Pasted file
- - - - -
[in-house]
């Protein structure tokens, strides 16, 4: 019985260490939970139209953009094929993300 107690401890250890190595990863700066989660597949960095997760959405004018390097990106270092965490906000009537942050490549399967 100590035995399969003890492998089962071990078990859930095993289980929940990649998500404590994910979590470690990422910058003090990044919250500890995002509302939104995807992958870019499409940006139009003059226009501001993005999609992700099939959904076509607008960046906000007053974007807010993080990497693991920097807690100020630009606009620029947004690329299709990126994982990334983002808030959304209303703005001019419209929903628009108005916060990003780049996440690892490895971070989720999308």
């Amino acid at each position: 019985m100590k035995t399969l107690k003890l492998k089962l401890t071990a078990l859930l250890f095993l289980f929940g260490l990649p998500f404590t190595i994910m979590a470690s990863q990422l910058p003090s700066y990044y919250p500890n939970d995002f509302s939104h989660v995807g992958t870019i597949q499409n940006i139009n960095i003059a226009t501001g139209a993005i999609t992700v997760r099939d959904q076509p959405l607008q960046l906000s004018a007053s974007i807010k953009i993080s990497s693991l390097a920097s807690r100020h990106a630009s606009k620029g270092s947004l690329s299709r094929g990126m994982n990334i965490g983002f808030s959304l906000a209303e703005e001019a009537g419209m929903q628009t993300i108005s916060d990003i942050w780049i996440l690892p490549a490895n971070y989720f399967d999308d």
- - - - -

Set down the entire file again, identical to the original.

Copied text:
[in-house]
């Protein structure tokens, strides 16, 4: 019985260490939970139209953009094929993300 107690401890250890190595990863700066989660597949960095997760959405004018390097990106270092965490906000009537942050490549399967 100590035995399969003890492998089962071990078990859930095993289980929940990649998500404590994910979590470690990422910058003090990044919250500890995002509302939104995807992958870019499409940006139009003059226009501001993005999609992700099939959904076509607008960046906000007053974007807010993080990497693991920097807690100020630009606009620029947004690329299709990126994982990334983002808030959304209303703005001019419209929903628009108005916060990003780049996440690892490895971070989720999308």
């Amino acid at each position: 019985m100590k035995t399969l107690k003890l492998k089962l401890t071990a078990l859930l250890f095993l289980f929940g260490l990649p998500f404590t190595i994910m979590a470690s990863q990422l910058p003090s700066y990044y919250p500890n939970d995002f509302s939104h989660v995807g992958t870019i597949q499409n940006i139009n960095i003059a226009t501001g139209a993005i999609t992700v997760r099939d959904q076509p959405l607008q960046l906000s004018a007053s974007i807010k953009i993080s990497s693991l390097a920097s807690r100020h990106a630009s606009k620029g270092s947004l690329s299709r094929g990126m994982n990334i965490g983002f808030s959304l906000a209303e703005e001019a009537g419209m929903q628009t993300i108005s916060d990003i942050w780049i996440l690892p490549a490895n971070y989720f399967d999308d």